|Publication number||US5761137 A|
|Application number||US 08/782,561|
|Publication date||Jun 2, 1998|
|Filing date||Jan 9, 1997|
|Priority date||Jan 21, 1993|
|Also published as||DE69323715D1, DE69323715T2, EP0607668A1, EP0607668B1|
|Publication number||08782561, 782561, US 5761137 A, US 5761137A, US-A-5761137, US5761137 A, US5761137A|
|Inventors||William Michael Johnson, Thang Tran, Stephen Charles Kromer|
|Original Assignee||Advanced Micro Devices, Inc.|
|Export Citation||BiBTeX, EndNote, RefMan|
|Patent Citations (7), Non-Patent Citations (4), Referenced by (10), Classifications (13), Legal Events (4)|
|External Links: USPTO, USPTO Assignment, Espacenet|
This application is a continuation of application Ser. No. 08/354,272, filed on Dec. 12, 1994 abandoned upon the filing hereof, and application Ser. No. 08/007,073, filed on Jan. 21, 1993 now abandoned.
This application is related to the following U.S. patent applications:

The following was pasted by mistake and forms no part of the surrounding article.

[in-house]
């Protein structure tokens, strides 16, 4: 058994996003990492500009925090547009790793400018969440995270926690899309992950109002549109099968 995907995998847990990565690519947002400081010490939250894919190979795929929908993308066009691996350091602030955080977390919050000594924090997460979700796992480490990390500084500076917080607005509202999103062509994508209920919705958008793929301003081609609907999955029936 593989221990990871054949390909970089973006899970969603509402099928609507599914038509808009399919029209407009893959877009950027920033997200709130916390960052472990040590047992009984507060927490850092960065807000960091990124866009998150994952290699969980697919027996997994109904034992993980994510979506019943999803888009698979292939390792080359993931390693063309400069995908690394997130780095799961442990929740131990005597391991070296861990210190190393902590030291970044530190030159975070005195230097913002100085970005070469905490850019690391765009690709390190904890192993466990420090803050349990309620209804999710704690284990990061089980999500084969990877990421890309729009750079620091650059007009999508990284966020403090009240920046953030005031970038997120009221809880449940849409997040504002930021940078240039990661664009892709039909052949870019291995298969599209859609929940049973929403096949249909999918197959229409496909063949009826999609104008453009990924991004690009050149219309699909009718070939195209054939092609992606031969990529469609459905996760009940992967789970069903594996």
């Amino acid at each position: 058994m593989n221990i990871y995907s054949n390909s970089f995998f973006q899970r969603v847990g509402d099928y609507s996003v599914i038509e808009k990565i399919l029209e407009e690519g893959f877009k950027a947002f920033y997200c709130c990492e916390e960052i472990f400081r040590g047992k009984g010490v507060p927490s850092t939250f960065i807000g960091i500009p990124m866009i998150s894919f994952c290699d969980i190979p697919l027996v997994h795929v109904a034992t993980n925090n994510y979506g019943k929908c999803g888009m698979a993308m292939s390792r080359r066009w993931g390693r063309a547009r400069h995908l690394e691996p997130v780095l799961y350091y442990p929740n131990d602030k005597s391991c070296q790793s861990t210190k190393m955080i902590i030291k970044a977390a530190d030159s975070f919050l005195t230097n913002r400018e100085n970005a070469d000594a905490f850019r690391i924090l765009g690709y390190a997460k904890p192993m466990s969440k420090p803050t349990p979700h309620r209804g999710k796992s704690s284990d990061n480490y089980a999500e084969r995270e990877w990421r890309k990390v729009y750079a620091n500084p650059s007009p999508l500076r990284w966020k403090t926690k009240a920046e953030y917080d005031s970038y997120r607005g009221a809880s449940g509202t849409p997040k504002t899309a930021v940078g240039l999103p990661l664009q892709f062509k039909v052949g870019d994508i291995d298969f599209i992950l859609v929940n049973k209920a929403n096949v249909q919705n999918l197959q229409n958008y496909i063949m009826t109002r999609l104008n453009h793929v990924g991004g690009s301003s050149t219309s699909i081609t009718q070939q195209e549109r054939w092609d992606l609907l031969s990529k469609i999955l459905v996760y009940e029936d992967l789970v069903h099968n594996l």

______________________________________SER. NO. TITLE INVENTOR______________________________________08/006,745 Combination Prefetch Tran Buffer and Instruction Cache08/006,744 Data Cache Reloading Johnson System and Method et al.08/006,731 Circuit for Delaying Tran Data Latching from a Precharged Bus and Method______________________________________
The above listed applications are all filed on even date herewith, are all assigned to the assignee of this invention, and are all hereby incorporated herein by reference as if reproduced in their entirety herein.
1. Field of the Invention
The present invention relates generally to memories employed in computer systems. More particularly, the present invention relates to methods for accessing data stored in page-mode memories employed in such systems.
2. Description of Related Art
It has been and continues to be desired to increase the operating speed of computer systems. One approach to accomplish this has been to increase the clock frequency of the central processing unit ("CPU") of the computer. This allows a greater number of instructions to be processed per unit time. However, this approach is limited if the access time, that is, the amount of time required to read data from memory, is not correspondingly shortened.